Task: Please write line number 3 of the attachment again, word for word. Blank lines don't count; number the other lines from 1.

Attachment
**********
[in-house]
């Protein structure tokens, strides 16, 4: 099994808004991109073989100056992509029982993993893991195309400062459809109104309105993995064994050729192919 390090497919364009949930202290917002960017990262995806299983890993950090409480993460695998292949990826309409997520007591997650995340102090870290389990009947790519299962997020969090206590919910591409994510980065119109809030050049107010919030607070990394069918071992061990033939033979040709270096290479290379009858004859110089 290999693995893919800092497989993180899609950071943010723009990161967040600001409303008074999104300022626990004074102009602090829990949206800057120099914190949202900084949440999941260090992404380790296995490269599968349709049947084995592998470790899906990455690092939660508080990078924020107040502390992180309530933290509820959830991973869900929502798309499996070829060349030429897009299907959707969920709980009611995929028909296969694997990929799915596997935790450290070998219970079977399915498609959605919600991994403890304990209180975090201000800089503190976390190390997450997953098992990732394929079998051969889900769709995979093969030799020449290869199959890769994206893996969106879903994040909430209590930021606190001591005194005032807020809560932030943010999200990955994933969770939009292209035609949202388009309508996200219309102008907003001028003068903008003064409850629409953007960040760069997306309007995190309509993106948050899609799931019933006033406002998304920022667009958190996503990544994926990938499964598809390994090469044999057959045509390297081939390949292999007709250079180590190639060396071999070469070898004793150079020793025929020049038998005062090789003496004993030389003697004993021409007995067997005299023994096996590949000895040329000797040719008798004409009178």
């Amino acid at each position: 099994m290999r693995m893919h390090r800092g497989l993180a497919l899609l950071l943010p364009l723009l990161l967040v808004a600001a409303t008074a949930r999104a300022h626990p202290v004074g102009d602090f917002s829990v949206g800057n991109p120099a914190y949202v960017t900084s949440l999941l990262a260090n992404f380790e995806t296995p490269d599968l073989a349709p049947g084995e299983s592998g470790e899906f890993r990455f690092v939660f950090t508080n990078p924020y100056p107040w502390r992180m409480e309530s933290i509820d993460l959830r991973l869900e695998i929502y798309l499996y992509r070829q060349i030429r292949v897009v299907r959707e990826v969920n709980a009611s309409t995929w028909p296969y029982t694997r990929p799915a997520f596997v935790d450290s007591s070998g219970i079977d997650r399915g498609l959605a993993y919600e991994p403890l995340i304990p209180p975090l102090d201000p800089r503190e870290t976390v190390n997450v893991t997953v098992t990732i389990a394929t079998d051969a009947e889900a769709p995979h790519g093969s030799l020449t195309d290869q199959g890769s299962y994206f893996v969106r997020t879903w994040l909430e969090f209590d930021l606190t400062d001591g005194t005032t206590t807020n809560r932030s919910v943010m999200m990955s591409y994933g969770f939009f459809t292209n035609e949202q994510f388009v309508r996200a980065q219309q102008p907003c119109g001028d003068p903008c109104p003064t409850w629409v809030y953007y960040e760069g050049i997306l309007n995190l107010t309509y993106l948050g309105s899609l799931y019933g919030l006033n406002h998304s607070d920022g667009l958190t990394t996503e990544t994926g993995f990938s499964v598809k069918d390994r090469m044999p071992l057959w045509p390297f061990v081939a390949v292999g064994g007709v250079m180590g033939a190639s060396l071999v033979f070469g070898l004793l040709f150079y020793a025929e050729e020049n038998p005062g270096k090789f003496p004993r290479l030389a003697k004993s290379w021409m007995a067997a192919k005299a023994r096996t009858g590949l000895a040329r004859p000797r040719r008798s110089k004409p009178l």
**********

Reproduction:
């Amino acid at each position: 099994m290999r693995m893919h390090r800092g497989l993180a497919l899609l950071l943010p364009l723009l990161l967040v808004a600001a409303t008074a949930r999104a300022h626990p202290v004074g102009d602090f917002s829990v949206g800057n991109p120099a914190y949202v960017t900084s949440l999941l990262a260090n992404f380790e995806t296995p490269d599968l073989a349709p049947g084995e299983s592998g470790e899906f890993r990455f690092v939660f950090t508080n990078p924020y100056p107040w502390r992180m409480e309530s933290i509820d993460l959830r991973l869900e695998i929502y798309l499996y992509r070829q060349i030429r292949v897009v299907r959707e990826v969920n709980a009611s309409t995929w028909p296969y029982t694997r990929p799915a997520f596997v935790d450290s007591s070998g219970i079977d997650r399915g498609l959605a993993y919600e991994p403890l995340i304990p209180p975090l102090d201000p800089r503190e870290t976390v190390n997450v893991t997953v098992t990732i389990a394929t079998d051969a009947e889900a769709p995979h790519g093969s030799l020449t195309d290869q199959g890769s299962y994206f893996v969106r997020t879903w994040l909430e969090f209590d930021l606190t400062d001591g005194t005032t206590t807020n809560r932030s919910v943010m999200m990955s591409y994933g969770f939009f459809t292209n035609e949202q994510f388009v309508r996200a980065q219309q102008p907003c119109g001028d003068p903008c109104p003064t409850w629409v809030y953007y960040e760069g050049i997306l309007n995190l107010t309509y993106l948050g309105s899609l799931y019933g919030l006033n406002h998304s607070d920022g667009l958190t990394t996503e990544t994926g993995f990938s499964v598809k069918d390994r090469m044999p071992l057959w045509p390297f061990v081939a390949v292999g064994g007709v250079m180590g033939a190639s060396l071999v033979f070469g070898l004793l040709f150079y020793a025929e050729e020049n038998p005062g270096k090789f003496p004993r290479l030389a003697k004993s290379w021409m007995a067997a192919k005299a023994r096996t009858g590949l000895a040329r004859p000797r040719r008798s110089k004409p009178l």